Porsche CEO Oliver Blume told the German press recently that Porsche drivers want to remain firmly in control at the wheel of their cars. “One wants to drive a Porsche by oneself,” Blume said in an interview with regional newspaper Westfalen-Blatt. “An iPhone belongs in your pocket, not on the road.
Blume added that Porsche did not need to team up with any big technology companies. “Partnerships are generally not a bad idea if one’s own competencies are insufficient. But we are…part of a strong company and…have no plans to lead the charge in this area. We’ll leave that to others,” he said.
Those others include German luxury car rivals Mercedes and BWM, each of which is moving forward with autonomous driving systems as quickly as possible.
Like Porsche, Lamborghini is part of the Volkswagen Group. Its management has also expressed skepticism about whether customers will accept a self driving version of its cars. The thinking is they will not.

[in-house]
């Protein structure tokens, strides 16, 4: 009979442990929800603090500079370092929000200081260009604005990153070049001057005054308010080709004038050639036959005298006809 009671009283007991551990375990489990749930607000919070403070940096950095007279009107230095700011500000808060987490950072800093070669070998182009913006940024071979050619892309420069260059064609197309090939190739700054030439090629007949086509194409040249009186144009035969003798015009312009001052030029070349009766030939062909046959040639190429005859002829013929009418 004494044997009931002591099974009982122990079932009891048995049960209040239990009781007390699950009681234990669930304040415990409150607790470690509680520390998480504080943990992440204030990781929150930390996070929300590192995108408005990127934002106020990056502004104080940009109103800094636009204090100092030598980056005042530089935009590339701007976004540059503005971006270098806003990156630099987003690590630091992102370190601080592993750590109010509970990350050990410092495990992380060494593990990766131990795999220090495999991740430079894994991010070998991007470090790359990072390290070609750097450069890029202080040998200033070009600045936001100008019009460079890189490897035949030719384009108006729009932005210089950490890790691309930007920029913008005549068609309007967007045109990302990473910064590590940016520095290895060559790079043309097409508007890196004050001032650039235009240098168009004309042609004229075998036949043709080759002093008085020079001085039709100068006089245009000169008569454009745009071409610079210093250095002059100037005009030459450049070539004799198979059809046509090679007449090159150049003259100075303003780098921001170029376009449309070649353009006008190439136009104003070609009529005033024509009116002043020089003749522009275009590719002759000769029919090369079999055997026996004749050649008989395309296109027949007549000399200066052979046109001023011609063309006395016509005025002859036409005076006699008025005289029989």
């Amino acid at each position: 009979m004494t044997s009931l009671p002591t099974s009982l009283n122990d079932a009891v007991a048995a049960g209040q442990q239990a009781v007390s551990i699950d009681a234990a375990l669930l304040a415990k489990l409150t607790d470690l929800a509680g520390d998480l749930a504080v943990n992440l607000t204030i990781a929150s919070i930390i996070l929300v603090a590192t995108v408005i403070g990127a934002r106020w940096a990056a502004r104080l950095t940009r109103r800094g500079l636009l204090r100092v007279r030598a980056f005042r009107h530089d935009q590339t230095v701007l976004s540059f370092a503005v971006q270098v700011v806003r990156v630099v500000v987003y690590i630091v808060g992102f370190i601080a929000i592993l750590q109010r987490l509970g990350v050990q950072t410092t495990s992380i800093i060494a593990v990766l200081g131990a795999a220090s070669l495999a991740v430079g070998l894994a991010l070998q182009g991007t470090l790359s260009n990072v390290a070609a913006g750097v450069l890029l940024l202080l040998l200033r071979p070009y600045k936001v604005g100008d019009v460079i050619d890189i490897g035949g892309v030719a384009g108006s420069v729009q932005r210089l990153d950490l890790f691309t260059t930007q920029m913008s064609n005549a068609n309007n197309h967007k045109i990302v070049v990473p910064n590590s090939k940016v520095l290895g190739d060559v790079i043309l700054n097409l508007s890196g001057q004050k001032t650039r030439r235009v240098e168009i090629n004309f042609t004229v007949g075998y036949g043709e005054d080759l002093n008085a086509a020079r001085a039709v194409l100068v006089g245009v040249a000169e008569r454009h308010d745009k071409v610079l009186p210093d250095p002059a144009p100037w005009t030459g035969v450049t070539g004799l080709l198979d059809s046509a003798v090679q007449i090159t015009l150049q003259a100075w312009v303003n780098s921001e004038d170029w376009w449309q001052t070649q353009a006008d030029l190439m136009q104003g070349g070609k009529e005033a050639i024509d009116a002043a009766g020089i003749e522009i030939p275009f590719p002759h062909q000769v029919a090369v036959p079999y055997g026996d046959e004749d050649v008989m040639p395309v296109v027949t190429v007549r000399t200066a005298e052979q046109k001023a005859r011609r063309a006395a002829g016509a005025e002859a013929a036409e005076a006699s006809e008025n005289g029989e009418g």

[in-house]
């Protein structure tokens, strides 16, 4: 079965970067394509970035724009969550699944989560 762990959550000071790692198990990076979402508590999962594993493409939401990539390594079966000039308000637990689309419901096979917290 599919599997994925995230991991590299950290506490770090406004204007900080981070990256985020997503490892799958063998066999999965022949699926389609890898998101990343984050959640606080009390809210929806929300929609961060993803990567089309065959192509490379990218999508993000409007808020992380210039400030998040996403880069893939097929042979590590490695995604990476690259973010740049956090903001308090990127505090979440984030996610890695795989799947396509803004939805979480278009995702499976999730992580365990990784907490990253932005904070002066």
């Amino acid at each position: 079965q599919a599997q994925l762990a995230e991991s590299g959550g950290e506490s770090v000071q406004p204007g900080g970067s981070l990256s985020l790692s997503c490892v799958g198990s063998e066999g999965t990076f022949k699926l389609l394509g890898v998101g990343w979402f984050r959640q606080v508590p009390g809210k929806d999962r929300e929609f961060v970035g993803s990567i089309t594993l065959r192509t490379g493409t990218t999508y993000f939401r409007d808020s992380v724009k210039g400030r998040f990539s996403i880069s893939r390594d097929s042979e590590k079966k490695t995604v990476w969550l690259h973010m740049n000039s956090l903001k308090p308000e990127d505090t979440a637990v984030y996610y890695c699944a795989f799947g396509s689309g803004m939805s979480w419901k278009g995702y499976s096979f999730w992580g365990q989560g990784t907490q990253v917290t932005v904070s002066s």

However, Blume says to expect plug-in hybrid technology across Porsche’s entire product lineup, including the iconic 911. that car has been the standard bearer for the company since 1963. The plug-in model is due in showrooms in 2018 and is expected to offer drivers about 30 miles of all electric range.
Porsche’s head of engineering, Erhard Mossle has spoken publicly of how difficult it is to rework the 911 to accept an electric motor and a battery without losing its character as a sports car that makes no compromises. But upcoming emissions regulations in the European Union and elsewhere make it impossible for the 911 to do anything but add hybrid power.
Meanwhile, Porsche has committed to building a new factory near its headquarters in Stuttgart. It will build a production version of the Mission E concept, a 4 door electric sports car with 200 miles of range. That car will probably not be available for sale to customers until 2020 or beyond.
It makes sense to keep the 911, the Boxster and the Cayman unadulterated by self driving system, but it seems Blume will have a hard time keeping that technology out of upcoming versions of the Panamera and Cayenne. When that becomes standard on similar models from BMW and Mercedes, it will be very hard for Porsche not to cross the line it has drawn in the sand.